Youths who consider themselves religious are less likely to smoke than those who do not practice a religious faith, concludes a recent article in Adolescence that analyzed 29 studies that examined the influence of religion on tobacco use in adolescents.
“Religion was inversely related to all measures of tobacco use (lifetime, occasional, and regular use), but the findings suggest religion’s primary effect is its prohibitive influence against ever using tobacco.”
Encouraging teenagers to become involved in religious life might be beneficial to those seeking to avoid tobacco, the researchers note. While the effect of religion on tobacco use was relatively small, accounting for less than 10% of the variation in tobacco use, the authors write that faith-based intervention programs may be effective in helping teens in both recognizing and resisting the social pressures to smoke.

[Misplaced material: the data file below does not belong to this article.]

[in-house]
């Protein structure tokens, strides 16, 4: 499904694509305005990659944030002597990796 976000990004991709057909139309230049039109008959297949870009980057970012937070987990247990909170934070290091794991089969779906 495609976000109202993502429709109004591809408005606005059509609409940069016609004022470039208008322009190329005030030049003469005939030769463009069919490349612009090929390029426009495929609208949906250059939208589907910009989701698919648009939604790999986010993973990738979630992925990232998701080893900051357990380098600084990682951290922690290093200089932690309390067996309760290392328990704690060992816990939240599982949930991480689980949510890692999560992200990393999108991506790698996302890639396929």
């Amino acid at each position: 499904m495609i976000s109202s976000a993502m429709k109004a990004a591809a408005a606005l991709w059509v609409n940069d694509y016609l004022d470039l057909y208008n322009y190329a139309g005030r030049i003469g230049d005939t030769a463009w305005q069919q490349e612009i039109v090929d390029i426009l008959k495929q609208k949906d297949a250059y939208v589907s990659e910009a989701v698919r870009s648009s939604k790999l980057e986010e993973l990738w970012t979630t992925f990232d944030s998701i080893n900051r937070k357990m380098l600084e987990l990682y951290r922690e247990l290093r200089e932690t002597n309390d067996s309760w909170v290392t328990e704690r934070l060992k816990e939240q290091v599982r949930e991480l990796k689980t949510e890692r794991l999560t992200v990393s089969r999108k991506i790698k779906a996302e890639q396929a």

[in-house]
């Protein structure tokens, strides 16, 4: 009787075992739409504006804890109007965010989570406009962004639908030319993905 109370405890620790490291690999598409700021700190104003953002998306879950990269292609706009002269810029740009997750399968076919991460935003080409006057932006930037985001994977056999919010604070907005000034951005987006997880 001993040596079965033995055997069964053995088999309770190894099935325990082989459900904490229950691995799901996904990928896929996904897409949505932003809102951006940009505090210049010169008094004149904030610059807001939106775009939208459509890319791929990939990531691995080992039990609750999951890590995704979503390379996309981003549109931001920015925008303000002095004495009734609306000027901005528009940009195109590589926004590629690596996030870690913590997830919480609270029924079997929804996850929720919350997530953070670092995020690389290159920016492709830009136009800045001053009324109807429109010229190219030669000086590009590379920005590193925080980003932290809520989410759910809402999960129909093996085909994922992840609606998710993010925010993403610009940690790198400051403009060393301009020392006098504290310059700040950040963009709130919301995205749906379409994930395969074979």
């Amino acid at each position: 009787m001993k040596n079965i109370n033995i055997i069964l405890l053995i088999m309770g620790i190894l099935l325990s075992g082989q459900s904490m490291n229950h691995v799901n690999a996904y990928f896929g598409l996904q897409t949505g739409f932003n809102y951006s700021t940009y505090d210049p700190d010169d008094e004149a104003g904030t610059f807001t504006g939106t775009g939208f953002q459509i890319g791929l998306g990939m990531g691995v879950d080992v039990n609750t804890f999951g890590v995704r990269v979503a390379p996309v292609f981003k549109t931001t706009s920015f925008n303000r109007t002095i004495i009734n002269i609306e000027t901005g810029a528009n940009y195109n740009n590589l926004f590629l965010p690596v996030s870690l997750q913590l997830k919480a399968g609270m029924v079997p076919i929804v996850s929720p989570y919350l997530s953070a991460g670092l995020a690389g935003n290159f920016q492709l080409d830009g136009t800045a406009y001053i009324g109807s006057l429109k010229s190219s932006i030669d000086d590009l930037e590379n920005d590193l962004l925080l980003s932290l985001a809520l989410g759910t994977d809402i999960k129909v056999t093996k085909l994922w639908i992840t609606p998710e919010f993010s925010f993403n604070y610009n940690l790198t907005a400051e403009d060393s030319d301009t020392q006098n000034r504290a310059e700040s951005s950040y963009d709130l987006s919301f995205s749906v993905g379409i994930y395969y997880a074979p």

Faith-based tobacco cessation programs could also be effective with teens, especially in communities with minority groups that have a high level of religious participation.
The authors speculate that religion might have a protective effect by giving adolescents emotional balance and a sense of meaning and purpose. Religious faith may also convey values about substance use. The primary effect of religion on smoking may be its effect on lifetime use, the researchers say, by inihibiting adolescents from trying cigarettes.
“A review of research on the effects of religion on adolescent tobacco use published between 1990 and 2003” Adolescence Volume 40 Number 160 Winter 2005 Pps. 761-776.
Published in ERN April 2006 Volume 19 Number 4